Overland to Cape York's Tip
Australia’s most northerly point, Cape York offers the intrepid traveller myriad adventure experiences, writes Lee Atkinson.
As far as signs go, it’s not very impressive – just a few words stencilled on a post, explaining where you are. But it’s the most photographed spot within 1,000 kilometres because everyone who gets to the northernmost point on the Australian continent snaps a souvenir-selfie with the sign at the tip of Cape York.
Getting there is always a journey of epic proportions, particularly if you’ve bumped your way along the Old Telegraph Track, which follows the trail established by builders of the Overland Telegraph Line in the 1880s. One of the country’s greatest adventure drives, it’s renowned in 4WD circles for its thrillingly steep and slippery creek crossings. Highlights along the way include sampling Outback hospitality at the country’s most northerly cattle station – many an Outback legend started off as a traveller’s tale told during happy hour at the tin shed bar on Bramwell Station – and cooling off beneath plunging waterfalls.
It’s a wild land where everything is bigger than you expect – vast savannah plains studded with monumental termite mounds and wetlands brimming with birdlife and lily-covered billabongs. Once you’ve crossed the Jardine River you’re officially on the Tip, but there’s much more here than just that famous sign. Spend some time exploring and you’ll find the remains of a wrecked WWII plane in the rainforest near Bamaga and old radar installations at Mutee Head. Take in the stunning vistas over the Torres Strait on our 11 Day Cooktown and Cape York Tour.
There’s more WWII history on nearby Horn Island in the Torres Strait. More than 500 bombs were dropped on the island and tours include visits to abandoned slit trenches, gun posts and the remains of crashed aircraft. Interestingly, neighbouring Thursday Island, home to the largest community in the Strait, was never bombed. There’s a legend that a Japanese Princess died here before the war and was buried on the island, protecting it from harm, although many locals scoff at the idea.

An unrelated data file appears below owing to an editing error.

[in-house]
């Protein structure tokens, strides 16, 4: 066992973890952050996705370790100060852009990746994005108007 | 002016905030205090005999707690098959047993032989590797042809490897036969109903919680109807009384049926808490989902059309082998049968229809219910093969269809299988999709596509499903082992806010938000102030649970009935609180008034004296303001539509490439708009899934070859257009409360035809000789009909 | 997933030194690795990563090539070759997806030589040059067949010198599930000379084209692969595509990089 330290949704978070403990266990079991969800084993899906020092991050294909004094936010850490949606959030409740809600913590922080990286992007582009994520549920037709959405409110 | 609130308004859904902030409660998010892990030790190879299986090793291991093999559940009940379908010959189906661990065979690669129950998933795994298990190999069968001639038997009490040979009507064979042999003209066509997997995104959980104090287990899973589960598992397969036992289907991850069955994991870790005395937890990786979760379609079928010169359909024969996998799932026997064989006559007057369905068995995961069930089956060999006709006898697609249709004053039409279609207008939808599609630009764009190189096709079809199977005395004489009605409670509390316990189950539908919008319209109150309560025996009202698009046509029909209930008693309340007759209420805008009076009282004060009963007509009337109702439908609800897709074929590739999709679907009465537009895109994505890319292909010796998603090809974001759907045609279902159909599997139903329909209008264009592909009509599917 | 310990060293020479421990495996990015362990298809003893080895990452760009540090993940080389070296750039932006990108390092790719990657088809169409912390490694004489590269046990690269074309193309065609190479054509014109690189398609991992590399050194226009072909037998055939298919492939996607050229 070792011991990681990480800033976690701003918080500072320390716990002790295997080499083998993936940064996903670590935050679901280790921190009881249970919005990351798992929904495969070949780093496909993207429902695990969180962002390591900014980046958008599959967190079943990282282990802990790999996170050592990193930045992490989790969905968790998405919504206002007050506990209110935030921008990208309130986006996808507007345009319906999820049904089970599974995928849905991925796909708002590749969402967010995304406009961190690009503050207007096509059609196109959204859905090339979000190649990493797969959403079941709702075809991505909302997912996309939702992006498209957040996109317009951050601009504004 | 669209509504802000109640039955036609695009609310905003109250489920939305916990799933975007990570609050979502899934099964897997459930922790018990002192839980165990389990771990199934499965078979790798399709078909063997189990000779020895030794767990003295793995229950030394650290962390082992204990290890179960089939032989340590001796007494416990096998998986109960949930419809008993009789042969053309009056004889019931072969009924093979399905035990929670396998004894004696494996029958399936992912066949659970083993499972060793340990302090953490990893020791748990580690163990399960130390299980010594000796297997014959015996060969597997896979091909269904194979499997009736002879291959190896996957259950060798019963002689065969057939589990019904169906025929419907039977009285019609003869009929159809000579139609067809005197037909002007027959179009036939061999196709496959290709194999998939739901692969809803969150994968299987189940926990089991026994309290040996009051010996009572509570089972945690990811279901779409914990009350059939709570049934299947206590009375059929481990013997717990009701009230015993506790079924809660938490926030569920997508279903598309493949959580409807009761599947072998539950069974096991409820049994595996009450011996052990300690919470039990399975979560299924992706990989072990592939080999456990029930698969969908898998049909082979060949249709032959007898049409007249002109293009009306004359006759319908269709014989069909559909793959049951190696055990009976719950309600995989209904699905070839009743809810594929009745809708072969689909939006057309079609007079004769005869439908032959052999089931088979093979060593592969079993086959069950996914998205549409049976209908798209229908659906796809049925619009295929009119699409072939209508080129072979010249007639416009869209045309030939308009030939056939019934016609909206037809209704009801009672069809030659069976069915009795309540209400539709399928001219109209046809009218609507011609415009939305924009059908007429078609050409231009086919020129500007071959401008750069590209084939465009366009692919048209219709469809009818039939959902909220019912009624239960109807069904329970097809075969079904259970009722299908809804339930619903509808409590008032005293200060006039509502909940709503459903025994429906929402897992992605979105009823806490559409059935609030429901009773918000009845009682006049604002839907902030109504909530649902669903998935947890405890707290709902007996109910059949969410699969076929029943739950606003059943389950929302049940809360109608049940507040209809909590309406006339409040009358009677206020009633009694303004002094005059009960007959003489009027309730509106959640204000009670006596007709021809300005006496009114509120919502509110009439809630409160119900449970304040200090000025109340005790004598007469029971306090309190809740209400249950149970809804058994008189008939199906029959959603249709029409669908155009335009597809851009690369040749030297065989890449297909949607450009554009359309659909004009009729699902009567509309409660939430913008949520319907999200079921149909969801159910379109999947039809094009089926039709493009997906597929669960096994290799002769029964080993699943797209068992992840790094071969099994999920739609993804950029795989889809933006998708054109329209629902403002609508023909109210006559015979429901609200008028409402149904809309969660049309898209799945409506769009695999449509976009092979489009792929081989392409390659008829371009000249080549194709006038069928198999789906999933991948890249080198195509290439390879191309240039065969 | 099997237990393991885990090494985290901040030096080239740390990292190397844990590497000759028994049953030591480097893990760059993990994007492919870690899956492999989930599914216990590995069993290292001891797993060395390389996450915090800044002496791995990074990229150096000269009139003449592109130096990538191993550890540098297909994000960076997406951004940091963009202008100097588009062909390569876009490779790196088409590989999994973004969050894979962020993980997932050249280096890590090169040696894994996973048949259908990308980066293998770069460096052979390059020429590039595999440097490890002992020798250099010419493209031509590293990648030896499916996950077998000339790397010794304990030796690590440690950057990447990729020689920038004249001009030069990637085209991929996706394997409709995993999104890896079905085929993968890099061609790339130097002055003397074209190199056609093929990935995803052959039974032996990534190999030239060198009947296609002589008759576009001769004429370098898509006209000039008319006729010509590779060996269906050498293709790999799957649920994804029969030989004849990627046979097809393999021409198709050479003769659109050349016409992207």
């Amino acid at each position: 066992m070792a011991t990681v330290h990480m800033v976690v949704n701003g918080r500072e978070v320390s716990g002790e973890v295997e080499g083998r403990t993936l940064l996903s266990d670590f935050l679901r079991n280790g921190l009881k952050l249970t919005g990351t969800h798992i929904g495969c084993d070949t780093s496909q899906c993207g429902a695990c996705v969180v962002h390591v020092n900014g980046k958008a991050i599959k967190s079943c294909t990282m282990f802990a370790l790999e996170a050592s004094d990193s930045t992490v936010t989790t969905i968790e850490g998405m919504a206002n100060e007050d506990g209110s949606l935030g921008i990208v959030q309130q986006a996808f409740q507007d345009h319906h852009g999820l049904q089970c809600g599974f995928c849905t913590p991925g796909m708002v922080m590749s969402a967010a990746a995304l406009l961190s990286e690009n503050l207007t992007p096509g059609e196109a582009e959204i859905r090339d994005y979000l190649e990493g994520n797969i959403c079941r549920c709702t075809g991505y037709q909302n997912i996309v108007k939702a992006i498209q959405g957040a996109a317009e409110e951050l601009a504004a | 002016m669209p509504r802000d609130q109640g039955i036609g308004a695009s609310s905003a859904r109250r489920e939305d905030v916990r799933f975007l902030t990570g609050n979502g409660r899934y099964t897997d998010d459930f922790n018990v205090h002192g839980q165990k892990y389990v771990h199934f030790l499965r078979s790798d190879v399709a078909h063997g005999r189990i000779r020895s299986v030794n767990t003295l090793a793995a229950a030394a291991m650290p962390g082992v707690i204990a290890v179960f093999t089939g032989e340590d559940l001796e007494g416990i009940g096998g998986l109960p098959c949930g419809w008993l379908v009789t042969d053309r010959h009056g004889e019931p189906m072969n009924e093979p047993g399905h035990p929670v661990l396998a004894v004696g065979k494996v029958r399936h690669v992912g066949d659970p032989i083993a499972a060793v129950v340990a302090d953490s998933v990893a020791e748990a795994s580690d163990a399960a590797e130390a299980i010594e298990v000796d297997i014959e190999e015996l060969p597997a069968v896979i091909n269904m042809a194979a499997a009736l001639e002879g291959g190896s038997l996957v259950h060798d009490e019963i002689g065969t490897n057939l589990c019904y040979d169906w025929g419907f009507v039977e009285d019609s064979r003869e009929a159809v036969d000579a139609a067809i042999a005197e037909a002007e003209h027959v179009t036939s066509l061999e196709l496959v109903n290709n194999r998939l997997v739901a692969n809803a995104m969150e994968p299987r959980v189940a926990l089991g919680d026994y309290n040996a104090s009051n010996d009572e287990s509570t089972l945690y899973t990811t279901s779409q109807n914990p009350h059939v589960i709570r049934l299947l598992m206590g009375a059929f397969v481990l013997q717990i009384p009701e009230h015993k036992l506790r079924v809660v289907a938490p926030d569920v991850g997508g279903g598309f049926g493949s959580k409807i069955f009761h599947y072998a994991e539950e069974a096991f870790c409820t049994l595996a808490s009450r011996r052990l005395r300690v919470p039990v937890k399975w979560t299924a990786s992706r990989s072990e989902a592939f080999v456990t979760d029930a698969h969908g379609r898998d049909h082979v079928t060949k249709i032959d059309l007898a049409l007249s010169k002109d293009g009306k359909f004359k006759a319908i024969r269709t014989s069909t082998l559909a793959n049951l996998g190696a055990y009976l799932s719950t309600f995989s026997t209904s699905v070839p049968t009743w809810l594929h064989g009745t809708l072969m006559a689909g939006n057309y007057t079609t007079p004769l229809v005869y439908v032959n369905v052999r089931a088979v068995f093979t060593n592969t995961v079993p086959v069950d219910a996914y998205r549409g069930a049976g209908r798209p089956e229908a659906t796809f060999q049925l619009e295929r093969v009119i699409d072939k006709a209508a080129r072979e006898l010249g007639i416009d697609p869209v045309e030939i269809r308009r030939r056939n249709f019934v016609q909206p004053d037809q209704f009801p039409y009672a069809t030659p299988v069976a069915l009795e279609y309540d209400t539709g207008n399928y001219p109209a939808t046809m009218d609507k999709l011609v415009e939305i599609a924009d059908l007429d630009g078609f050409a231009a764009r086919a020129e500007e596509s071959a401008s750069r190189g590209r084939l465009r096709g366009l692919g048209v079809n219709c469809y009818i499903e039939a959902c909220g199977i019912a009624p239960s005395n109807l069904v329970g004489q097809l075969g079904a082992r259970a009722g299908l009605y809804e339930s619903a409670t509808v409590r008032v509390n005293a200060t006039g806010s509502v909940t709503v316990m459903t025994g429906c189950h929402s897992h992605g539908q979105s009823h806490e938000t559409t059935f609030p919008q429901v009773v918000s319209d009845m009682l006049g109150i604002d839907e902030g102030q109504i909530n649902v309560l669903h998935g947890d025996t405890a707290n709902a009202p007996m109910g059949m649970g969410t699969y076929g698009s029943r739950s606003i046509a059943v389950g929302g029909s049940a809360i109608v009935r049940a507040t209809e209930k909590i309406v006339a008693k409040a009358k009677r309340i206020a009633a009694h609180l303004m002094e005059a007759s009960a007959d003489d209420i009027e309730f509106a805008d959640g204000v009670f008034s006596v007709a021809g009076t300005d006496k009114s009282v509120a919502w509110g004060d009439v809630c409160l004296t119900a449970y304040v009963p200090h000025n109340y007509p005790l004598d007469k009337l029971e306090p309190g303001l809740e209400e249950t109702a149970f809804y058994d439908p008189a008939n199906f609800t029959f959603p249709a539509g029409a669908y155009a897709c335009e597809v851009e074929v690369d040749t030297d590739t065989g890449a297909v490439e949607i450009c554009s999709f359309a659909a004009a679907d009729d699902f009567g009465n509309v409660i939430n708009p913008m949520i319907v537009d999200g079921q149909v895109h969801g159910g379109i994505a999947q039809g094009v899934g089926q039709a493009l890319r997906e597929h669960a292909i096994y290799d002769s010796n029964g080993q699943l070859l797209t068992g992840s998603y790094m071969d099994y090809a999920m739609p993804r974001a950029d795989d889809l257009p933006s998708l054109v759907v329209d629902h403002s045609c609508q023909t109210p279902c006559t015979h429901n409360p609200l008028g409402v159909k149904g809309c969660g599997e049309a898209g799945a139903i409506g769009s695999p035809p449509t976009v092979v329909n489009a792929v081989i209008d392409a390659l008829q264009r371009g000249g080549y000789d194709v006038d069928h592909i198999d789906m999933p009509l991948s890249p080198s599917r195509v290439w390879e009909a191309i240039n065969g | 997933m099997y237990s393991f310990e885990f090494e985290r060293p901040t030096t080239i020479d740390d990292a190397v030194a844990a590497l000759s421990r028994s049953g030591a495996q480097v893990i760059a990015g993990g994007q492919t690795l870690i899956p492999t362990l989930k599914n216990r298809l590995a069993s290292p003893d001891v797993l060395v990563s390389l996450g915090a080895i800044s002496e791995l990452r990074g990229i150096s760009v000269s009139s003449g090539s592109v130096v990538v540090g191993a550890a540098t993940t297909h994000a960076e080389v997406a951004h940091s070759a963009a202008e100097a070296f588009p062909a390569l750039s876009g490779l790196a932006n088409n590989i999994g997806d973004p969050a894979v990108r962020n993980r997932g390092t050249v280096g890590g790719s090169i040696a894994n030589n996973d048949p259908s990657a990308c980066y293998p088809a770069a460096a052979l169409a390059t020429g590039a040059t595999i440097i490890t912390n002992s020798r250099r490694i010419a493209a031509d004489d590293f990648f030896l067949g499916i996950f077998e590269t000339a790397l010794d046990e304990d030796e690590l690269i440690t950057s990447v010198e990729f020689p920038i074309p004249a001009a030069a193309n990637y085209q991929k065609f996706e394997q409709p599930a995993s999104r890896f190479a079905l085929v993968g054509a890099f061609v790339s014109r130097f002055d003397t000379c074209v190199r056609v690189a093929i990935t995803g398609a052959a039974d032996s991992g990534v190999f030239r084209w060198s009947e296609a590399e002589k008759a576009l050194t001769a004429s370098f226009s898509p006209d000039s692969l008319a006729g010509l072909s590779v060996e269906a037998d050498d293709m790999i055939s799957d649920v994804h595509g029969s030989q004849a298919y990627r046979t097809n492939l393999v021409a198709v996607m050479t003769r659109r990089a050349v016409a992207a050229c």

The Tip in Queensland also boasts a string of beautiful beaches such as Punsand Bay, where you can watch the sun sink into the sea at The Corrugation Bar, while enjoying a great pizza. There are also plenty of cultural attractions to take in. The ancient Aboriginal rock art sites in Quinkan Country are ranked in the world’s top 10 by UNESCO. The Gab Titui Cultural Centre on Thursday Island is the place to see dhoeris, the intricate feathered and pearl headdresses that are the symbol of the islands, and zamiyakal, the 'dance machines' unique to the Torres Strait. Crafted from painted wood, some are hand-held clappers that look like stars, others feature delicate feather wands. They are mesmerising as the men twirl and snap them in time to the beating drums while they dance.
For your trip to the Tip, why not join us on the 11 Day Cooktown to Cape York journey.
Witness some of the country’s most spectacular natural locations on this 4WD adventure. Highlights include the vast Daintree National Park, part of the World Heritage-listed Wet Tropics area. You’ll visit stunning Mossman Gorge, then cruise along the Daintree River, maybe spotting a few crocodiles, before relaxing at Cape Tribulation, where rainforest fringes the beach.
After travelling by 4WD, relax at great accommodation options including rainforest cabins at The Heritage Lodge and Spa in the Daintree and cabins at Lotusbird Lodge in Rinyirru (Lakefield) National Park. You’ll get a taste of Outback hospitality at Bramwell Station.
Experience Indigenous culture, beginning with a Ngadiku Dreamtime Walk at Mossman Gorge. A smoking ceremony is followed by stories of the Kuku Yalanji culture and demonstrations of traditional plant use for medicine and food. In Quinkan country, visit Split Rock, ranked one of the top 10 rock art sites in the world by UNESCO.